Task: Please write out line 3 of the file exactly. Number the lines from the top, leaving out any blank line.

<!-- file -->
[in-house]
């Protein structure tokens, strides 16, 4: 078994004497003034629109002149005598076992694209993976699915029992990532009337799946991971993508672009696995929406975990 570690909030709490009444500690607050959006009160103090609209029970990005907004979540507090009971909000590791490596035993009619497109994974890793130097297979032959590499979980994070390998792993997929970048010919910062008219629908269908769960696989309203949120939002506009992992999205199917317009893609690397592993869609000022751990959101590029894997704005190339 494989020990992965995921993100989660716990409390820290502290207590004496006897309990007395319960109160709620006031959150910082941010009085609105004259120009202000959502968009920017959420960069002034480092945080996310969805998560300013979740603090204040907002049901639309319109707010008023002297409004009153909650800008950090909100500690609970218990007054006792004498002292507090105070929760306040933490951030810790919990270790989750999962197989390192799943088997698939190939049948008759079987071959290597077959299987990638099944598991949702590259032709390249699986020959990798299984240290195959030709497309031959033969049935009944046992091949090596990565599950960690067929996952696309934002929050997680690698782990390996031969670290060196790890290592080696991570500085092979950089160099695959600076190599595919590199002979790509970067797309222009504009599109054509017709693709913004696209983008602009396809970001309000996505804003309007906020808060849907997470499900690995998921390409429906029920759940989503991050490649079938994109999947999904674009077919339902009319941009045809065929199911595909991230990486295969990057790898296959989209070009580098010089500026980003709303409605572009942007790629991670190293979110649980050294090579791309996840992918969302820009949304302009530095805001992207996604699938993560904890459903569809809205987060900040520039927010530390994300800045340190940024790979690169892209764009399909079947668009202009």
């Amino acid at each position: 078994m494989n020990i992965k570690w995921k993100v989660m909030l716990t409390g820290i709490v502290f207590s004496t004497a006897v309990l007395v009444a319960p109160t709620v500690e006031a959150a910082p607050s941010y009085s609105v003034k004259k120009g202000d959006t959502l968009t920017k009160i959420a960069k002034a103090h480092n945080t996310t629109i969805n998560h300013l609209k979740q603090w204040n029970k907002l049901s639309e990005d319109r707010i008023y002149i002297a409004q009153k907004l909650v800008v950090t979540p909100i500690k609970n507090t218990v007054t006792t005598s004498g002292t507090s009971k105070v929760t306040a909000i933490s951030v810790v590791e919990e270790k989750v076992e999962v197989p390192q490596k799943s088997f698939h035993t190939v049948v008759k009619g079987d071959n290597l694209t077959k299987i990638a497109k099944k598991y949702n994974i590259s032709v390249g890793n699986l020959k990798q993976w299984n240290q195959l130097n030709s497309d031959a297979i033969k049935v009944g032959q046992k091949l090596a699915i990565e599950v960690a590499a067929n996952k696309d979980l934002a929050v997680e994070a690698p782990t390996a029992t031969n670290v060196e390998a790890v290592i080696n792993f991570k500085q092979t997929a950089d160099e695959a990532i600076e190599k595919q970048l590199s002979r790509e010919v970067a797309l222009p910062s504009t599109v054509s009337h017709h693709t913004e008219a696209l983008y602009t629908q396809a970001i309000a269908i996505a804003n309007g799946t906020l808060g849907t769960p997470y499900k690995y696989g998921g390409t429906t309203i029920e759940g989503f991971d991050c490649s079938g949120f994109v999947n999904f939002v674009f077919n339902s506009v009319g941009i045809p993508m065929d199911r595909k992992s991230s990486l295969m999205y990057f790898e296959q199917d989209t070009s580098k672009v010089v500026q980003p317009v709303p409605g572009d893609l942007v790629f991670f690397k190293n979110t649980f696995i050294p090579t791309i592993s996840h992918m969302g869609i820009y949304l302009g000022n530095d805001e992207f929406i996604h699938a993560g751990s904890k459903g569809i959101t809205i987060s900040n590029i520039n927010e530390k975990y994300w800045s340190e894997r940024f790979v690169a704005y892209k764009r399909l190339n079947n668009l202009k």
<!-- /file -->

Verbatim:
């Amino acid at each position: 078994m494989n020990i992965k570690w995921k993100v989660m909030l716990t409390g820290i709490v502290f207590s004496t004497a006897v309990l007395v009444a319960p109160t709620v500690e006031a959150a910082p607050s941010y009085s609105v003034k004259k120009g202000d959006t959502l968009t920017k009160i959420a960069k002034a103090h480092n945080t996310t629109i969805n998560h300013l609209k979740q603090w204040n029970k907002l049901s639309e990005d319109r707010i008023y002149i002297a409004q009153k907004l909650v800008v950090t979540p909100i500690k609970n507090t218990v007054t006792t005598s004498g002292t507090s009971k105070v929760t306040a909000i933490s951030v810790v590791e919990e270790k989750v076992e999962v197989p390192q490596k799943s088997f698939h035993t190939v049948v008759k009619g079987d071959n290597l694209t077959k299987i990638a497109k099944k598991y949702n994974i590259s032709v390249g890793n699986l020959k990798q993976w299984n240290q195959l130097n030709s497309d031959a297979i033969k049935v009944g032959q046992k091949l090596a699915i990565e599950v960690a590499a067929n996952k696309d979980l934002a929050v997680e994070a690698p782990t390996a029992t031969n670290v060196e390998a790890v290592i080696n792993f991570k500085q092979t997929a950089d160099e695959a990532i600076e190599k595919q970048l590199s002979r790509e010919v970067a797309l222009p910062s504009t599109v054509s009337h017709h693709t913004e008219a696209l983008y602009t629908q396809a970001i309000a269908i996505a804003n309007g799946t906020l808060g849907t769960p997470y499900k690995y696989g998921g390409t429906t309203i029920e759940g989503f991971d991050c490649s079938g949120f994109v999947n999904f939002v674009f077919n339902s506009v009319g941009i045809p993508m065929d199911r595909k992992s991230s990486l295969m999205y990057f790898e296959q199917d989209t070009s580098k672009v010089v500026q980003p317009v709303p409605g572009d893609l942007v790629f991670f690397k190293n979110t649980f696995i050294p090579t791309i592993s996840h992918m969302g869609i820009y949304l302009g000022n530095d805001e992207f929406i996604h699938a993560g751990s904890k459903g569809i959101t809205i987060s900040n590029i520039n927010e530390k975990y994300w800045s340190e894997r940024f790979v690169a704005y892209k764009r399909l190339n079947n668009l202009k």